This is an article I had published in Lloyds List in August 2016.
This matter has been in discussion since at least February 2015 but is still unresolved. The submission I wrote for CBFCA at that time was acknowledged by the regulator as correct. We keep, however, reading Notices which both fail to properly identify what can be the scope of any refund query and, importantly, to clearly separate a refund query from powers available only to authorised officers under a monitoring audit.
Let’s just review this Notice.
“The Department must satisfy itself that a refund application meets all of the relevant requirements before a refund is approved. This may include requesting additional information from the owner as part of an assessment of the refund application.”
Good practice would indicate that this paragraph should be phased in accordance with the legislation. I believe the requirement under the Finance Regulations is that the officer is satisfied that the refund is properly payable, not that the “relevant requirements” are met. What are “the relevant requirements” other than those specified by the legislation? This phrase is too general and too open to interpretation.
Importantly, and the core issue, is that the Notice continues: “At the same time, the Department may also request information about lines on an import declaration that are not part of that refund application.”
It is not in question that claims for refund must be justified. If lines have been adjusted as part of the refund then questions can be asked about the goods for which a refund claim has been made but not, it is suggested, about the original classification of the goods on those lines or the original classification of goods for which the original classification was not amended. Questions cannot be asked about goods not subject to refund if they are not impacted by that refund without the exercise of monitoring powers.
“In circumstances where the person who lodges the refund application does not possess documents relating to the original import declaration, the person lodging the refund application should facilitate communication with the owner regarding any request for this information”
Brokers work to strict time constraints and our time is precious, as is that of our clients. Certainly time is too precious to chase information from clients that is not required to process the refund.
If DIBP wish to obtain information unrelated to the goods for which the refund is sought then the proper process is the exercise of monitoring powers and contact with the lodging customs broker or the importer in accordance with the legislation.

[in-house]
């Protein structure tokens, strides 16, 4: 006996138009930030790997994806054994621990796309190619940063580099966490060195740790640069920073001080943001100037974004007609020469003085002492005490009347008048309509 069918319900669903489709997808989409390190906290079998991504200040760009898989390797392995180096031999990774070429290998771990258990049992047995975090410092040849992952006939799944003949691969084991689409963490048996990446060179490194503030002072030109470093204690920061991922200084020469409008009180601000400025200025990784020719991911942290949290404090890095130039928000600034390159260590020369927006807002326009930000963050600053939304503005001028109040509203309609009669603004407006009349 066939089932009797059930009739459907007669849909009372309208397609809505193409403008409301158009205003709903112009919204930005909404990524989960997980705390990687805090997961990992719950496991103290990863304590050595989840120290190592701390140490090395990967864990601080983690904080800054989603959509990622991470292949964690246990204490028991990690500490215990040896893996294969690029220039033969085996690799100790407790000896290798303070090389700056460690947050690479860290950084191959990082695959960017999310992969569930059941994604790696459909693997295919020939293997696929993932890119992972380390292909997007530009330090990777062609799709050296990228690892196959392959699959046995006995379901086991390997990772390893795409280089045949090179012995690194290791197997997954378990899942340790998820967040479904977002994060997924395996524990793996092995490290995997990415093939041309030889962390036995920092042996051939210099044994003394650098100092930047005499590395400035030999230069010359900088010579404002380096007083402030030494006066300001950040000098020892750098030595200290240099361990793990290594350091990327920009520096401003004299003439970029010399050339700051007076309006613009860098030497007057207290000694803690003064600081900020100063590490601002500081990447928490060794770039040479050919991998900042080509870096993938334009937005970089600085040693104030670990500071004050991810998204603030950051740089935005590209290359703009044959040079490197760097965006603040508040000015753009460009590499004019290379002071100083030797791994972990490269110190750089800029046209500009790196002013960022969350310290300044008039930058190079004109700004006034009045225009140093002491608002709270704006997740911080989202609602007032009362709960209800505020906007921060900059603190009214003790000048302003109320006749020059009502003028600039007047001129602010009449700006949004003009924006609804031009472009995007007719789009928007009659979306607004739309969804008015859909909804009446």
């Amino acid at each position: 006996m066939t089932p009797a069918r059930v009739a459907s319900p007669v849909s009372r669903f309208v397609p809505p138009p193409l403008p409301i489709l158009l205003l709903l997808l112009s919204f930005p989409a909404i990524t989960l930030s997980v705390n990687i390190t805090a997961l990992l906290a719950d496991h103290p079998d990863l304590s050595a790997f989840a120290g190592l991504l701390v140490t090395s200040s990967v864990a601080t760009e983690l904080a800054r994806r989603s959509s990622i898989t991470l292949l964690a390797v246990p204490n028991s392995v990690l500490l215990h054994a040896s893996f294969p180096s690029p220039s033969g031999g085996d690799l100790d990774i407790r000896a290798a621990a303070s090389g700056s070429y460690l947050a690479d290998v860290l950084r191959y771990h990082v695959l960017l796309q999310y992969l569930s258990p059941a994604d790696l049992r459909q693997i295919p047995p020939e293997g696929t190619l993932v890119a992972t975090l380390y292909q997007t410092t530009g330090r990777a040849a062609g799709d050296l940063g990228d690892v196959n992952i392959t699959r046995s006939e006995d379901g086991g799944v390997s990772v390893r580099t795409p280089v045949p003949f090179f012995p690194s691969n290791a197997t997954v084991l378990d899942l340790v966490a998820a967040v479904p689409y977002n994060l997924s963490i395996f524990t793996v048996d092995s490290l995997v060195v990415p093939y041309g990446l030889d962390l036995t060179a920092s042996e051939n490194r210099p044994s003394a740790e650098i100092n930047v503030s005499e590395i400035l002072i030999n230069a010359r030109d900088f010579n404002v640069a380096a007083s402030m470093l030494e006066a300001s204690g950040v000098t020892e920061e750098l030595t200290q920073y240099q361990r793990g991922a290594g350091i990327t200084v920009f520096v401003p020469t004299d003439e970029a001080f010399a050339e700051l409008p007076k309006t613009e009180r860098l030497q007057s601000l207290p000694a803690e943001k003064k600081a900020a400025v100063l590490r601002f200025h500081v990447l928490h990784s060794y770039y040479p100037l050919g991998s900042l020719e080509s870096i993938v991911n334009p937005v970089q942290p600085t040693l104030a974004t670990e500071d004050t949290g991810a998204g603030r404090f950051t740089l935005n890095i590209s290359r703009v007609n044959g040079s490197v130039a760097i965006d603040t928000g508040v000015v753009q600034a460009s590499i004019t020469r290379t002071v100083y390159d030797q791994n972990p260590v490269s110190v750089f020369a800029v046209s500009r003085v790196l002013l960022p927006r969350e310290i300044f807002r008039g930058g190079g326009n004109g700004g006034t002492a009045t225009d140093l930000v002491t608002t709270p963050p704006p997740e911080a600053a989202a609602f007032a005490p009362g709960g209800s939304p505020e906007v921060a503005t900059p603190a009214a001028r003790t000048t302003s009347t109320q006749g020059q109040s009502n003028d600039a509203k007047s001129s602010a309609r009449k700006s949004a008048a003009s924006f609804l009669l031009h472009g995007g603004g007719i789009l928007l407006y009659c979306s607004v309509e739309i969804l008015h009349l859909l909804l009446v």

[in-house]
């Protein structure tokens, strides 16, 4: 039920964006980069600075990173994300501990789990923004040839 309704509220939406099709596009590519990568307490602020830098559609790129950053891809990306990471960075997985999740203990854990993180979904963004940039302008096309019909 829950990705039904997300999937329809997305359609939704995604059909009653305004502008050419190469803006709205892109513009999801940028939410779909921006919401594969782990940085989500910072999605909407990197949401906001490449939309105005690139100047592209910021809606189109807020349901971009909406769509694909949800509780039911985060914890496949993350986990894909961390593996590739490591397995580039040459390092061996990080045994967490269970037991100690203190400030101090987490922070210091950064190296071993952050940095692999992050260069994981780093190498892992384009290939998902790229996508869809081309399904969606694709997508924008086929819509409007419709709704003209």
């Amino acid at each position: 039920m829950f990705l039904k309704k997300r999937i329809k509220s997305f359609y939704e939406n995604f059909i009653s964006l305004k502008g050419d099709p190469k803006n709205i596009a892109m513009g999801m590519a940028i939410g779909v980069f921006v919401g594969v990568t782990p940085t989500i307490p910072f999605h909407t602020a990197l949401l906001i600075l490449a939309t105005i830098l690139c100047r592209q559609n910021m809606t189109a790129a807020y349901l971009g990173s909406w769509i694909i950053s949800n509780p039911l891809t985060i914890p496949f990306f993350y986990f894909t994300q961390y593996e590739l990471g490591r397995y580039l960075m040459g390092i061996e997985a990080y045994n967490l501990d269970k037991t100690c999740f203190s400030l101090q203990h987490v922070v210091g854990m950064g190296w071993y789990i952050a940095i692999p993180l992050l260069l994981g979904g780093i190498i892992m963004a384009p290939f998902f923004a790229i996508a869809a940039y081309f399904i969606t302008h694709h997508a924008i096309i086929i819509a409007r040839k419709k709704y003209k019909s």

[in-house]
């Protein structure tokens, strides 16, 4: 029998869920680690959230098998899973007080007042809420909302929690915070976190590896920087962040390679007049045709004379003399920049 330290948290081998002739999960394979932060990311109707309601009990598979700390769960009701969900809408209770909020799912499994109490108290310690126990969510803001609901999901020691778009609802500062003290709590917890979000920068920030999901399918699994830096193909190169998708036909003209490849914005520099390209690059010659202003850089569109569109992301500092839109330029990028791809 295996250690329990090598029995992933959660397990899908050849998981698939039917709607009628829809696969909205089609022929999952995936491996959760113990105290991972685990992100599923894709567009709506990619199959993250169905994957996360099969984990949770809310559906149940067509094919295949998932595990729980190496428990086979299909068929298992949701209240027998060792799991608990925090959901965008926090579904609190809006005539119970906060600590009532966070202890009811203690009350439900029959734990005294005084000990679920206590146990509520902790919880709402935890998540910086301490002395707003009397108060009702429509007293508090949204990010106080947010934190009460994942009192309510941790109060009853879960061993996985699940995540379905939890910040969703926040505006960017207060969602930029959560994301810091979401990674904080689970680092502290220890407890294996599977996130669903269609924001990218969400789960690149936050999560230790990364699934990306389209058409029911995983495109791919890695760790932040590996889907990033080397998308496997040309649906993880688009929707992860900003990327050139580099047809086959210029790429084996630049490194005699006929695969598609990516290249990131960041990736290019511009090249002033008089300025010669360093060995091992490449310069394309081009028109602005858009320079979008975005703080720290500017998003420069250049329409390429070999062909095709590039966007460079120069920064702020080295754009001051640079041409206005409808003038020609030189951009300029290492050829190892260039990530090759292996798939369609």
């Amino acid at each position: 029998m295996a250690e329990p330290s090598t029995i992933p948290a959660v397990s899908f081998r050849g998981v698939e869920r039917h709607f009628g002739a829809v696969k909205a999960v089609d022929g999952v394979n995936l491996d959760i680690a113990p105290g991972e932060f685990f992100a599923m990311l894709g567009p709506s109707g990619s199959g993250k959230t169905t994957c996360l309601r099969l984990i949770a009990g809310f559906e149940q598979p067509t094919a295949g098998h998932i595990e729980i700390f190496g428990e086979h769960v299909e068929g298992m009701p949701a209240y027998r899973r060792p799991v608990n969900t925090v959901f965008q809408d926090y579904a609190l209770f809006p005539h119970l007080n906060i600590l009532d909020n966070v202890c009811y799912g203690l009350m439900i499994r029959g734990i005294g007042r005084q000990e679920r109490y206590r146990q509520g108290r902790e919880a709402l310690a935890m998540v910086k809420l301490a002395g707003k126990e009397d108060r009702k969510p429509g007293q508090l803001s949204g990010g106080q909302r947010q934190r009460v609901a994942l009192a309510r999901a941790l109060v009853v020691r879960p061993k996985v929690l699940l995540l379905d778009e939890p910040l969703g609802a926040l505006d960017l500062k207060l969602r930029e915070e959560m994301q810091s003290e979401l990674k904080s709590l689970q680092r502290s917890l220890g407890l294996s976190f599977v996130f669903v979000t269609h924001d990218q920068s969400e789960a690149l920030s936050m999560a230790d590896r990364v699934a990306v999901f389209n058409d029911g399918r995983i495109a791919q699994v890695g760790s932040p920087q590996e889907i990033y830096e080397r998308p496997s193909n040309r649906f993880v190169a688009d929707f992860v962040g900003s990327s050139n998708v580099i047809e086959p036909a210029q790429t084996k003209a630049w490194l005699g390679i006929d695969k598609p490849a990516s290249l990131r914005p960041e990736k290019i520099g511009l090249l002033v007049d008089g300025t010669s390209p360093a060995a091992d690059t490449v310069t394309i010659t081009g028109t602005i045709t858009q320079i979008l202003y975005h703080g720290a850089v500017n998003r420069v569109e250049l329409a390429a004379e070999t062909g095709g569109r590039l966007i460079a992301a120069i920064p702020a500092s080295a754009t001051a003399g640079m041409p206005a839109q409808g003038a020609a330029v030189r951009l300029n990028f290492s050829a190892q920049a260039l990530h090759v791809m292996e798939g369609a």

In a refund application that goes redline the documents and IDM are emailed to Refunds section by the broker and are effectively a desk audit. A monitoring audit takes place in the importers premise and only after the written consent of the occupier is received. This is a much more formal and controlled process than is currently available to a refund officer. It is also a process that takes place after the ATD is issued, or, in the case of a Refund, after that refund is approved. Each of the officers must show their identity cards as authorised monitoring officers and be trained as such. Rumour has it that only about 42 ABF officers are so trained.
Before undertaking any monitoring audit DIBP must make written contact with the company to be audited and an entrance interview between the DIBP audit team and key management personnel must be held to discuss the purpose, scope and timing of the audit. In essence they must:
Must identify themselves as authorised monitoring officers (S214AC/ S214AE (6))
May provide a notice under S214AD.
Must obtain consent in writing (S214AE (2))
And advise it can be refused. (S214AE (3))
Must produce a statement of Rights and Obligations (section 214ACA)
This process is far removed from a refund query.
The Notice then says that “If information or documents unrelated to the refund application are requested, and not provided, consideration may be given to:
issuing a notice to produce commercial documents under section 240AA of the Customs Act 1901 (the Act); and/or
issuing a notice to verify records under section 240AC of the Ad; and/or
exercising monitoring powers under sections 214AA-214B of the Act.”
The problem is not in providing the documents for the import declaration and illustrative descriptive material (IDM) for the refund, indeed they should have been provided to the DIBP at the time the refund went redline. This has never been in dispute. The problem is in seeking and providing IDM and evidence of money price paid for lines not subject to adjustment, which are not required under either s.240AA or s.240AC. Those materials are not defined in s.4 as “commercial documents”. That obligation to provide is not therefore imposed on a licensed customs broker doing amendments on a FID created by another party by s.240AA, it is the responsibility of the service provider of the original FID.
The legislation exists for a reason. I maintain that DIBP should comply with the legislation and its requirements just as industry must. I query the reason this matter has dragged on so long, when we have industry bodies meant to represent us. There are already delays in obtaining access to entries to process refunds and then in having queries resolved. Perhaps if refund officers concentrated on refunds and allowed audit teams to do more indepth reviews we would see better processing times.